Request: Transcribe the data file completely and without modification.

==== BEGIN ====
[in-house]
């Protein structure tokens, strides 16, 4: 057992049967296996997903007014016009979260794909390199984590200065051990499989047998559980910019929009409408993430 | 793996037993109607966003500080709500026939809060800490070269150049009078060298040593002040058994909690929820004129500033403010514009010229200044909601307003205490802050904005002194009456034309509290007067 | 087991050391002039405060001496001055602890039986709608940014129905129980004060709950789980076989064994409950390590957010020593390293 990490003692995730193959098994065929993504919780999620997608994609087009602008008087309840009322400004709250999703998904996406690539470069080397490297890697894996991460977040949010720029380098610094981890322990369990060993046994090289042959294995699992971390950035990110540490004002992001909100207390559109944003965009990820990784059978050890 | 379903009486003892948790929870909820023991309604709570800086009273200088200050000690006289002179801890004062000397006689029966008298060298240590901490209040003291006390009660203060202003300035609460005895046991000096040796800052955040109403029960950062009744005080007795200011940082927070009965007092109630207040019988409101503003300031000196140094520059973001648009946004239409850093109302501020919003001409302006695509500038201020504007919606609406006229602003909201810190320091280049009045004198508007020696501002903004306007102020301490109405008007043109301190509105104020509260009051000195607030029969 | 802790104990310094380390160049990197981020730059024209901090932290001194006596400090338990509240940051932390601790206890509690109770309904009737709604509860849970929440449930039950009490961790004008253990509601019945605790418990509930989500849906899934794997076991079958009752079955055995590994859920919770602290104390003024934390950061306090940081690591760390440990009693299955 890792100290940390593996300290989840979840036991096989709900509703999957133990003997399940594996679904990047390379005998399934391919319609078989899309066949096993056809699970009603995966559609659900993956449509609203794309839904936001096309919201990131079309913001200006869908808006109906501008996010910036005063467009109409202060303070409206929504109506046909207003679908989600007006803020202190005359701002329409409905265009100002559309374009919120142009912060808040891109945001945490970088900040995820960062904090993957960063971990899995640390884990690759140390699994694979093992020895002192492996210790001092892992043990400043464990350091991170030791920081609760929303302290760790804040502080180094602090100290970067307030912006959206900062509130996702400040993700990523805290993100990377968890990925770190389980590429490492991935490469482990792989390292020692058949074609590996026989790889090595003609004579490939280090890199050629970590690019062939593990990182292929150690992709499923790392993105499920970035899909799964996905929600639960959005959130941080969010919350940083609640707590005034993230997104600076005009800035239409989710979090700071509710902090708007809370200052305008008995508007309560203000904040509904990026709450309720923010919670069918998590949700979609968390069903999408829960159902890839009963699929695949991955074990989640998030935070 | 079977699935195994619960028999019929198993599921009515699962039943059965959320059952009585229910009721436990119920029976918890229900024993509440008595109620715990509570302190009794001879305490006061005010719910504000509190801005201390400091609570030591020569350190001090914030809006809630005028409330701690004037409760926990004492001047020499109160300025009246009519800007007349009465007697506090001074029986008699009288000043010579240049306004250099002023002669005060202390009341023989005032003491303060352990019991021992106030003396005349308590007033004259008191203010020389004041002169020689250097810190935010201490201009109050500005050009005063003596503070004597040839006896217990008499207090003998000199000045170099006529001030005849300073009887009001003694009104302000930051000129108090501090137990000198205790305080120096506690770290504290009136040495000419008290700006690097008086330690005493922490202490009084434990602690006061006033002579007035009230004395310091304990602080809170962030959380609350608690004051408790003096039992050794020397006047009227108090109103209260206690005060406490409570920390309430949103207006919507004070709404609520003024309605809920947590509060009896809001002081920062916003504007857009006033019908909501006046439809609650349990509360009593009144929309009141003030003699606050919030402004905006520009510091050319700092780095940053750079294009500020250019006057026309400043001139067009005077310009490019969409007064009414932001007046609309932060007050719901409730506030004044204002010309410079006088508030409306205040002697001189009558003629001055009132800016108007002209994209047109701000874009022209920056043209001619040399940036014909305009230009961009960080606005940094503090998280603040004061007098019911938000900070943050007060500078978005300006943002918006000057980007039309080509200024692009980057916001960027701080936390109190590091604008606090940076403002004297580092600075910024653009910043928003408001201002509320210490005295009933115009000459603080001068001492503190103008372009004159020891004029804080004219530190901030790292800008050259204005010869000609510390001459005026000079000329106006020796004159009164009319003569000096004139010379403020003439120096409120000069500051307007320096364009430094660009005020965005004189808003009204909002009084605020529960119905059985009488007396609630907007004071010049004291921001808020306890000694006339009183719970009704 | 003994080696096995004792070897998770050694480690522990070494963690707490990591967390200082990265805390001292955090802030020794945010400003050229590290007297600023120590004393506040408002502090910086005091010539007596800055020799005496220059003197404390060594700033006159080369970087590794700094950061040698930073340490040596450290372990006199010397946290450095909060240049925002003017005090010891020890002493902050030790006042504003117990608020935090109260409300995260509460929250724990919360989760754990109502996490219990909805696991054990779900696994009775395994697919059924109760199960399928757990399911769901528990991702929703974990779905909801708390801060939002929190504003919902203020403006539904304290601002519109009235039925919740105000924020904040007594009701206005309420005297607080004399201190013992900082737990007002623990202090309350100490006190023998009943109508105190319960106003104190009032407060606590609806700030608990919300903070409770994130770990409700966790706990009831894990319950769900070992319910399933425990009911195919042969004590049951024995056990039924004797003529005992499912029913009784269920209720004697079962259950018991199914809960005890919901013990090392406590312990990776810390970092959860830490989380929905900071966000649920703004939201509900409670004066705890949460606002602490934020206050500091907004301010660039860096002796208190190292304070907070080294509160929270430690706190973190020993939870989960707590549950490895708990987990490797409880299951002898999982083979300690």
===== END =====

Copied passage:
[in-house]
């Protein structure tokens, strides 16, 4: 057992049967296996997903007014016009979260794909390199984590200065051990499989047998559980910019929009409408993430 | 793996037993109607966003500080709500026939809060800490070269150049009078060298040593002040058994909690929820004129500033403010514009010229200044909601307003205490802050904005002194009456034309509290007067 | 087991050391002039405060001496001055602890039986709608940014129905129980004060709950789980076989064994409950390590957010020593390293 990490003692995730193959098994065929993504919780999620997608994609087009602008008087309840009322400004709250999703998904996406690539470069080397490297890697894996991460977040949010720029380098610094981890322990369990060993046994090289042959294995699992971390950035990110540490004002992001909100207390559109944003965009990820990784059978050890 | 379903009486003892948790929870909820023991309604709570800086009273200088200050000690006289002179801890004062000397006689029966008298060298240590901490209040003291006390009660203060202003300035609460005895046991000096040796800052955040109403029960950062009744005080007795200011940082927070009965007092109630207040019988409101503003300031000196140094520059973001648009946004239409850093109302501020919003001409302006695509500038201020504007919606609406006229602003909201810190320091280049009045004198508007020696501002903004306007102020301490109405008007043109301190509105104020509260009051000195607030029969 | 802790104990310094380390160049990197981020730059024209901090932290001194006596400090338990509240940051932390601790206890509690109770309904009737709604509860849970929440449930039950009490961790004008253990509601019945605790418990509930989500849906899934794997076991079958009752079955055995590994859920919770602290104390003024934390950061306090940081690591760390440990009693299955 890792100290940390593996300290989840979840036991096989709900509703999957133990003997399940594996679904990047390379005998399934391919319609078989899309066949096993056809699970009603995966559609659900993956449509609203794309839904936001096309919201990131079309913001200006869908808006109906501008996010910036005063467009109409202060303070409206929504109506046909207003679908989600007006803020202190005359701002329409409905265009100002559309374009919120142009912060808040891109945001945490970088900040995820960062904090993957960063971990899995640390884990690759140390699994694979093992020895002192492996210790001092892992043990400043464990350091991170030791920081609760929303302290760790804040502080180094602090100290970067307030912006959206900062509130996702400040993700990523805290993100990377968890990925770190389980590429490492991935490469482990792989390292020692058949074609590996026989790889090595003609004579490939280090890199050629970590690019062939593990990182292929150690992709499923790392993105499920970035899909799964996905929600639960959005959130941080969010919350940083609640707590005034993230997104600076005009800035239409989710979090700071509710902090708007809370200052305008008995508007309560203000904040509904990026709450309720923010919670069918998590949700979609968390069903999408829960159902890839009963699929695949991955074990989640998030935070 | 079977699935195994619960028999019929198993599921009515699962039943059965959320059952009585229910009721436990119920029976918890229900024993509440008595109620715990509570302190009794001879305490006061005010719910504000509190801005201390400091609570030591020569350190001090914030809006809630005028409330701690004037409760926990004492001047020499109160300025009246009519800007007349009465007697506090001074029986008699009288000043010579240049306004250099002023002669005060202390009341023989005032003491303060352990019991021992106030003396005349308590007033004259008191203010020389004041002169020689250097810190935010201490201009109050500005050009005063003596503070004597040839006896217990008499207090003998000199000045170099006529001030005849300073009887009001003694009104302000930051000129108090501090137990000198205790305080120096506690770290504290009136040495000419008290700006690097008086330690005493922490202490009084434990602690006061006033002579007035009230004395310091304990602080809170962030959380609350608690004051408790003096039992050794020397006047009227108090109103209260206690005060406490409570920390309430949103207006919507004070709404609520003024309605809920947590509060009896809001002081920062916003504007857009006033019908909501006046439809609650349990509360009593009144929309009141003030003699606050919030402004905006520009510091050319700092780095940053750079294009500020250019006057026309400043001139067009005077310009490019969409007064009414932001007046609309932060007050719901409730506030004044204002010309410079006088508030409306205040002697001189009558003629001055009132800016108007002209994209047109701000874009022209920056043209001619040399940036014909305009230009961009960080606005940094503090998280603040004061007098019911938000900070943050007060500078978005300006943002918006000057980007039309080509200024692009980057916001960027701080936390109190590091604008606090940076403002004297580092600075910024653009910043928003408001201002509320210490005295009933115009000459603080001068001492503190103008372009004159020891004029804080004219530190901030790292800008050259204005010869000609510390001459005026000079000329106006020796004159009164009319003569000096004139010379403020003439120096409120000069500051307007320096364009430094660009005020965005004189808003009204909002009084605020529960119905059985009488007396609630907007004071010049004291921001808020306890000694006339009183719970009704 | 003994080696096995004792070897998770050694480690522990070494963690707490990591967390200082990265805390001292955090802030020794945010400003050229590290007297600023120590004393506040408002502090910086005091010539007596800055020799005496220059003197404390060594700033006159080369970087590794700094950061040698930073340490040596450290372990006199010397946290450095909060240049925002003017005090010891020890002493902050030790006042504003117990608020935090109260409300995260509460929250724990919360989760754990109502996490219990909805696991054990779900696994009775395994697919059924109760199960399928757990399911769901528990991702929703974990779905909801708390801060939002929190504003919902203020403006539904304290601002519109009235039925919740105000924020904040007594009701206005309420005297607080004399201190013992900082737990007002623990202090309350100490006190023998009943109508105190319960106003104190009032407060606590609806700030608990919300903070409770994130770990409700966790706990009831894990319950769900070992319910399933425990009911195919042969004590049951024995056990039924004797003529005992499912029913009784269920209720004697079962259950018991199914809960005890919901013990090392406590312990990776810390970092959860830490989380929905900071966000649920703004939201509900409670004066705890949460606002602490934020206050500091907004301010660039860096002796208190190292304070907070080294509160929270430690706190973190020993939870989960707590549950490895708990987990490797409880299951002898999982083979300690």